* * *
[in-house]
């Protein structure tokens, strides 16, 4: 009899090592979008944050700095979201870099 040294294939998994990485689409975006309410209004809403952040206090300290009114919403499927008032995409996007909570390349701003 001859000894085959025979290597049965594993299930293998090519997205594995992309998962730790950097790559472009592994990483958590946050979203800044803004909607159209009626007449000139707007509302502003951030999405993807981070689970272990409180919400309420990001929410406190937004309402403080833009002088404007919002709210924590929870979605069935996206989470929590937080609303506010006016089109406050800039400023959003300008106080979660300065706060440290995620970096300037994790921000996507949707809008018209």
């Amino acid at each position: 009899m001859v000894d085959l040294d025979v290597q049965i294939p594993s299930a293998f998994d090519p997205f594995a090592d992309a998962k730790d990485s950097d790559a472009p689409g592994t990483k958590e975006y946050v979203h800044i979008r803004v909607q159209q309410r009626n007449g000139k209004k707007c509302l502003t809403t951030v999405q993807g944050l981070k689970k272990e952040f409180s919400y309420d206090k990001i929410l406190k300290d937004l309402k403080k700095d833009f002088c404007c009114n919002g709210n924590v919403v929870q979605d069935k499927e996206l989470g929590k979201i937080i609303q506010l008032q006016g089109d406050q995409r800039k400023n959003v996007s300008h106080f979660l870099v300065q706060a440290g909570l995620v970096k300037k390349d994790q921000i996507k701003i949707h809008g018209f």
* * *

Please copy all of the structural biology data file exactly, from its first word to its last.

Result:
[in-house]
């Protein structure tokens, strides 16, 4: 009899090592979008944050700095979201870099 040294294939998994990485689409975006309410209004809403952040206090300290009114919403499927008032995409996007909570390349701003 001859000894085959025979290597049965594993299930293998090519997205594995992309998962730790950097790559472009592994990483958590946050979203800044803004909607159209009626007449000139707007509302502003951030999405993807981070689970272990409180919400309420990001929410406190937004309402403080833009002088404007919002709210924590929870979605069935996206989470929590937080609303506010006016089109406050800039400023959003300008106080979660300065706060440290995620970096300037994790921000996507949707809008018209």
């Amino acid at each position: 009899m001859v000894d085959l040294d025979v290597q049965i294939p594993s299930a293998f998994d090519p997205f594995a090592d992309a998962k730790d990485s950097d790559a472009p689409g592994t990483k958590e975006y946050v979203h800044i979008r803004v909607q159209q309410r009626n007449g000139k209004k707007c509302l502003t809403t951030v999405q993807g944050l981070k689970k272990e952040f409180s919400y309420d206090k990001i929410l406190k300290d937004l309402k403080k700095d833009f002088c404007c009114n919002g709210n924590v919403v929870q979605d069935k499927e996206l989470g929590k979201i937080i609303q506010l008032q006016g089109d406050q995409r800039k400023n959003v996007s300008h106080f979660l870099v300065q706060a440290g909570l995620v970096k300037k390349d994790q921000i996507k701003i949707h809008g018209f």